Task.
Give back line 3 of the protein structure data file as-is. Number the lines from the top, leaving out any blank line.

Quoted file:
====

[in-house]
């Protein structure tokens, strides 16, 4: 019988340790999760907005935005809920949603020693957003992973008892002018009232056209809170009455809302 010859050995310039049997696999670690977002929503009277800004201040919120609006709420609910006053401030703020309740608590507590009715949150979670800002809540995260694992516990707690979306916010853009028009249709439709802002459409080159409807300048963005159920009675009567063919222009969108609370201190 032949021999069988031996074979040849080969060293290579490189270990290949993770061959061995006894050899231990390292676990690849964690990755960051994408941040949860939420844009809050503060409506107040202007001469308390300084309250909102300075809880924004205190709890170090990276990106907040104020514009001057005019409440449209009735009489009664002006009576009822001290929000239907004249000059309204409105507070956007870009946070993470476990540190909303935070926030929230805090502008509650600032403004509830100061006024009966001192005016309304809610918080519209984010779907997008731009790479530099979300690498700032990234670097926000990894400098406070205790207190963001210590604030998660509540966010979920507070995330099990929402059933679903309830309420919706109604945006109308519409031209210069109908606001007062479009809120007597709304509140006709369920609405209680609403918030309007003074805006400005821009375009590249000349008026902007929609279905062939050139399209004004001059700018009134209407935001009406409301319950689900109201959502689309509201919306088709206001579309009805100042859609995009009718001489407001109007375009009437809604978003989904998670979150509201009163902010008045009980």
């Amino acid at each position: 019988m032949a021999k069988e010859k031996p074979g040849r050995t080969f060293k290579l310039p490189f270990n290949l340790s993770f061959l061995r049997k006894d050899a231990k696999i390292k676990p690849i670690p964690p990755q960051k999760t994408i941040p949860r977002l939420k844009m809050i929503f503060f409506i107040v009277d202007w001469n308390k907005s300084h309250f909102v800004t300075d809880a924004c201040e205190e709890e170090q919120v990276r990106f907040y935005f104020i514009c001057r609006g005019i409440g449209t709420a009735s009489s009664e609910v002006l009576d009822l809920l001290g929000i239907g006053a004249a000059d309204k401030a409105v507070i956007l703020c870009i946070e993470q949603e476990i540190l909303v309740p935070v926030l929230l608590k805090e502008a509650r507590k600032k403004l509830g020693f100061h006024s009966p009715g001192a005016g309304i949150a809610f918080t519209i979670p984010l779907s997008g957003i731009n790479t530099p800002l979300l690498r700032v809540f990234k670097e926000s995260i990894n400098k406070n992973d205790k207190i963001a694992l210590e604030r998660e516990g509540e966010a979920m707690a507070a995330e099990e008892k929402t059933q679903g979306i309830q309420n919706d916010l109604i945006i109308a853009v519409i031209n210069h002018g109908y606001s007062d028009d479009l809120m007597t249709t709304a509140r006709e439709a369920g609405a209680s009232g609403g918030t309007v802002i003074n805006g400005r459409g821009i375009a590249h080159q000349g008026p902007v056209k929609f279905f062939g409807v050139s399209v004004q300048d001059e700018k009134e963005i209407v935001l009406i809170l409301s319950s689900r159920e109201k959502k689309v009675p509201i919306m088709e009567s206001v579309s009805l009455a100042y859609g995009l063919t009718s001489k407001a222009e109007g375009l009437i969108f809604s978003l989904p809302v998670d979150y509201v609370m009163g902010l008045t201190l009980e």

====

């Amino acid at each position: 019988m032949a021999k069988e010859k031996p074979g040849r050995t080969f060293k290579l310039p490189f270990n290949l340790s993770f061959l061995r049997k006894d050899a231990k696999i390292k676990p690849i670690p964690p990755q960051k999760t994408i941040p949860r977002l939420k844009m809050i929503f503060f409506i107040v009277d202007w001469n308390k907005s300084h309250f909102v800004t300075d809880a924004c201040e205190e709890e170090q919120v990276r990106f907040y935005f104020i514009c001057r609006g005019i409440g449209t709420a009735s009489s009664e609910v002006l009576d009822l809920l001290g929000i239907g006053a004249a000059d309204k401030a409105v507070i956007l703020c870009i946070e993470q949603e476990i540190l909303v309740p935070v926030l929230l608590k805090e502008a509650r507590k600032k403004l509830g020693f100061h006024s009966p009715g001192a005016g309304i949150a809610f918080t519209i979670p984010l779907s997008g957003i731009n790479t530099p800002l979300l690498r700032v809540f990234k670097e926000s995260i990894n400098k406070n992973d205790k207190i963001a694992l210590e604030r998660e516990g509540e966010a979920m707690a507070a995330e099990e008892k929402t059933q679903g979306i309830q309420n919706d916010l109604i945006i109308a853009v519409i031209n210069h002018g109908y606001s007062d028009d479009l809120m007597t249709t709304a509140r006709e439709a369920g609405a209680s009232g609403g918030t309007v802002i003074n805006g400005r459409g821009i375009a590249h080159q000349g008026p902007v056209k929609f279905f062939g409807v050139s399209v004004q300048d001059e700018k009134e963005i209407v935001l009406i809170l409301s319950s689900r159920e109201k959502k689309v009675p509201i919306m088709e009567s206001v579309s009805l009455a100042y859609g995009l063919t009718s001489k407001a222009e109007g375009l009437i969108f809604s978003l989904p809302v998670d979150y509201v609370m009163g902010l008045t201190l009980e």